Jan. 24, 2008
Duluth schools consolidation plan: District
eyes nearby lots
By Sarah Horner
Thirty-nine homeowners in Duluth got life-changing
news in the mail Tuesday: a certified letter from the Duluth school
district stating its intention to buy their homes.
The properties will accommodate expansions at
six schools scheduled for construction under the district’s
long-range facilities plan. The list was announced to the public
at a news conference Wednesday at the central administration offices
in Old Historic Central High School.
Reaction was mixed among people affected by the
announcement. Some said they were eager to strike a deal with the
district, and others said they didn’t want to sell and were
angry about being left out of the process.
The district has the authority to use eminent
domain to purchase properties if an agreement can’t be reached,
said Kerry Leider, property and risk manager for the Duluth district.
Eminent domain allows the district to purchase land and forces an
owner to sell.
“We don’t want to have to go there,”
Leider said. “We really are going to do everything we can
to negotiate reasonable terms so that when we’re done, people
feel like they’ve been treated fairly in this process.”
The district is seeking 41 properties, two of
which don’t have houses on them. Eleven are across the street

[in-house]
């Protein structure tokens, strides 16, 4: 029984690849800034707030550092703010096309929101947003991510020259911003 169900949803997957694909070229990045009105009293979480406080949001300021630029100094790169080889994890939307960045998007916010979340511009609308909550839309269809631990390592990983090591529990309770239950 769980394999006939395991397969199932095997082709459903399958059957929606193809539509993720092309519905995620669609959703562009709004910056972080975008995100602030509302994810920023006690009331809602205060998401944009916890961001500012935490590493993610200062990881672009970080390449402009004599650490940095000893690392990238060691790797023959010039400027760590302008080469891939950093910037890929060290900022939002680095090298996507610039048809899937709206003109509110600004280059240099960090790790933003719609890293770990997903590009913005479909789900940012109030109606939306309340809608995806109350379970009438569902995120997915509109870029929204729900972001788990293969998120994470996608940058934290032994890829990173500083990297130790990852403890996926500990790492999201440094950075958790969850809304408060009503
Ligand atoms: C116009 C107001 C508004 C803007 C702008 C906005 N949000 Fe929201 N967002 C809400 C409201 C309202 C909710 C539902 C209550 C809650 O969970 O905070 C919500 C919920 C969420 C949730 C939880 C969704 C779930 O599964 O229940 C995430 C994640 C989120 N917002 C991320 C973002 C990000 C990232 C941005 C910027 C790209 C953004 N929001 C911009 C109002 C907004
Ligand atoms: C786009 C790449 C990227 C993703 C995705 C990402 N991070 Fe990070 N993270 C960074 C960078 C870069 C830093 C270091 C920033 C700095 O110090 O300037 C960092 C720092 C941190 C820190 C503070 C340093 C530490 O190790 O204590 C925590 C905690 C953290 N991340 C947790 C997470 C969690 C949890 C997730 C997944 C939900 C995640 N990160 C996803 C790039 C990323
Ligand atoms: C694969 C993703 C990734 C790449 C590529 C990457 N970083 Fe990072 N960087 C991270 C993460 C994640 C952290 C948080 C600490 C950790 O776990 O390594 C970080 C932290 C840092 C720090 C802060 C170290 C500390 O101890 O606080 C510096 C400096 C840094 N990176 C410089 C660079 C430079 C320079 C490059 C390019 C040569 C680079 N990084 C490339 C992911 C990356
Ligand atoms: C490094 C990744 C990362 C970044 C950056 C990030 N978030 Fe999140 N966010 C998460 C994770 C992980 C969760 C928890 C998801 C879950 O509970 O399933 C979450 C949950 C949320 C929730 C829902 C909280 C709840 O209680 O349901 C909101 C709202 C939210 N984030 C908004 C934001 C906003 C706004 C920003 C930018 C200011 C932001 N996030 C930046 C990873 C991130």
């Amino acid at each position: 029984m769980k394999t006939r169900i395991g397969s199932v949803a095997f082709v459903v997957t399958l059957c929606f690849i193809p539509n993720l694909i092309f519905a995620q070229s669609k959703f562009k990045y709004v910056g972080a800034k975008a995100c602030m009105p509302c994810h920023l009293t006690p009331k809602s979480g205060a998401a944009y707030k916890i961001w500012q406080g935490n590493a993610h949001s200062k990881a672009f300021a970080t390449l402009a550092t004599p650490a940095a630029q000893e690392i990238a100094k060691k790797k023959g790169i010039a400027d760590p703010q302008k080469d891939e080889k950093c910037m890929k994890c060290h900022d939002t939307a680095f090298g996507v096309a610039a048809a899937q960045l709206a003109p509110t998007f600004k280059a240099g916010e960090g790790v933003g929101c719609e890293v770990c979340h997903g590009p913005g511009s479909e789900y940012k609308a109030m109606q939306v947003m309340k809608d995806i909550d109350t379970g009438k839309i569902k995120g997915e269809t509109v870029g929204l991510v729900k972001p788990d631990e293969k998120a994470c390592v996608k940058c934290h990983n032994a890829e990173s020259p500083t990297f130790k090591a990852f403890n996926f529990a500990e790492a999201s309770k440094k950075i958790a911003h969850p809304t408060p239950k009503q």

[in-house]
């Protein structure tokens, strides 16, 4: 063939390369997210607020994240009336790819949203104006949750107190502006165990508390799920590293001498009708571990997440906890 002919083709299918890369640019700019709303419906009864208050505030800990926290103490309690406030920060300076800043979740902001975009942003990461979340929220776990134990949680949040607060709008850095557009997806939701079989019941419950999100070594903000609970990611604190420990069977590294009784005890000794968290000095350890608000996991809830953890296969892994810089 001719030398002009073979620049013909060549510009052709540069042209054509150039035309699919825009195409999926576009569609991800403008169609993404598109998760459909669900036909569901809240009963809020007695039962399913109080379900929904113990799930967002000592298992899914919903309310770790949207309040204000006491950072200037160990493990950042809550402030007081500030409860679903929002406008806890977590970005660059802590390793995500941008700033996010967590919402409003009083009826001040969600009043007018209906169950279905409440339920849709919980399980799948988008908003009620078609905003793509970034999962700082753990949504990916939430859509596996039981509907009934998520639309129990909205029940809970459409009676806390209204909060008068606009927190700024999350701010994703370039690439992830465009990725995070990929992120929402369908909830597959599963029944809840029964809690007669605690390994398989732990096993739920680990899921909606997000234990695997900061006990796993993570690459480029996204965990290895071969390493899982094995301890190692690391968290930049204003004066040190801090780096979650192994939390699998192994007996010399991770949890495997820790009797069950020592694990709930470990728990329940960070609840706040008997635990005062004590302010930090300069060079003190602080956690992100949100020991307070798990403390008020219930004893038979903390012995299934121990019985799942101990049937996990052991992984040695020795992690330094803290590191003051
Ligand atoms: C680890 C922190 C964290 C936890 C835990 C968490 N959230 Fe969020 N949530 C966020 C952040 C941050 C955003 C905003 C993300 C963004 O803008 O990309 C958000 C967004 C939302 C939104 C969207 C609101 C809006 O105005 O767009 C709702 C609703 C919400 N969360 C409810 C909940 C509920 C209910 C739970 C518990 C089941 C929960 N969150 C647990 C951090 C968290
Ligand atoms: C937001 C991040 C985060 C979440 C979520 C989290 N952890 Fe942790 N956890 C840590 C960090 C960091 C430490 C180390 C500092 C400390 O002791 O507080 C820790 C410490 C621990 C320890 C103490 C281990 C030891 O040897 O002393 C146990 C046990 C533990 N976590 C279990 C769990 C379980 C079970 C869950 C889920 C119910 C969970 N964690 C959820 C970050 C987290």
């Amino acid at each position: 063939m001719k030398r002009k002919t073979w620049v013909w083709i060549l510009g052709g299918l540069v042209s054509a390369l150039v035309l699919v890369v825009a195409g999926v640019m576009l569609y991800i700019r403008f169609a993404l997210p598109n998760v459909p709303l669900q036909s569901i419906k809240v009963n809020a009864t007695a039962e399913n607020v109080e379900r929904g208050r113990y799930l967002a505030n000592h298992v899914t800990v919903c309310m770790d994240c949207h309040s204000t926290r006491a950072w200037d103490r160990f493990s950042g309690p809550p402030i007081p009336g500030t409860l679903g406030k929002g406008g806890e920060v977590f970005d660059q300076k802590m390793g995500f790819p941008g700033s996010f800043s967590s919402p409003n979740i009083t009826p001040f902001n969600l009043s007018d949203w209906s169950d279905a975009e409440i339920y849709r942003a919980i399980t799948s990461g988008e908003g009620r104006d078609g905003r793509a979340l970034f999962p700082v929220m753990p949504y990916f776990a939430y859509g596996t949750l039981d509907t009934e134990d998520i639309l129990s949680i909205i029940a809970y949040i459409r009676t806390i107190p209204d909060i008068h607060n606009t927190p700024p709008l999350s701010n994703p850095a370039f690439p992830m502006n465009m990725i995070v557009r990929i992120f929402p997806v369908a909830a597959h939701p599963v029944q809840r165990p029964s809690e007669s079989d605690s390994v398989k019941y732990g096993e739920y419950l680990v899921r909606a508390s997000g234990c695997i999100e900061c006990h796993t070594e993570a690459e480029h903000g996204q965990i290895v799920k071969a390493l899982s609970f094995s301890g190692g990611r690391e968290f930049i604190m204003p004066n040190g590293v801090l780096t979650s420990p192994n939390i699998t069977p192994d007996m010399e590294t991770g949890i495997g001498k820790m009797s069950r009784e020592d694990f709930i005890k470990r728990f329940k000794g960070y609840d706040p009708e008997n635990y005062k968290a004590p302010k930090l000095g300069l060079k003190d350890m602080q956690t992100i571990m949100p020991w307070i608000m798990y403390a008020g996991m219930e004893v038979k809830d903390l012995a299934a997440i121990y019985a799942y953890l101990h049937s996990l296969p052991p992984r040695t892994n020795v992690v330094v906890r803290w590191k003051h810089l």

from Denfeld High School, two near Congdon Park Elementary, five
by Ordean Middle School, eight by Lester Park Elementary, 11 by
Laura MacArthur Elementary and four by Grant Elementary. About $9
million has been budgeted for the purchase of properties, Leider
The district needs the land to bring the school
sites closer to guidelines outlined by the Minnesota Department
of Education. Current site sizes are substantially smaller than
what is recommended, Leider said. Many of the properties will be
turned into parking areas; others will be used for green space and
“This is an important step toward the school
district improving our schools and our community,” he said.
In addition to receiving a letter in the mail,
homeowners were called or visited Tuesday. Those who weren’t
home and were unlisted in the phone book got a note taped to their
front door, said Natalie Hoff, the vice president of F.I. Salter,
a local real estate services firm assisting the district with property
All homeowners are being asked to arrange meetings
with the district and representatives from F.I. Salter to begin
talking about the appraisal and sale process, Hoff said. The district
will cover all document and closing costs and is willing to help
arrange relocation assistance and cover some moving expenses.
“Everybody’s life situation is different,
so it’s really important to sit down face-to-face and figure
out where people are coming from so we can find a way to make this
work,” Hoff said.
So far the district has heard from 10 homeowners.
“We already know from the personal contacts
we’ve had that there will be the full gamut of emotion on
this,” Superintendent Keith Dixon said. “From people
saying, ‘I don’t want this to happen,’ to the
other end when one property owner said, ‘You are a gift from
“Property acquisition is never easy. Our
goal is to solve this amicably with every property owner,”
The district hopes to acquire the property by
spring 2009. Additional property may be acquired for the construction
of a new western middle school and the Lincoln Park/Piedmont Elementary
School, which probably will be determined in February.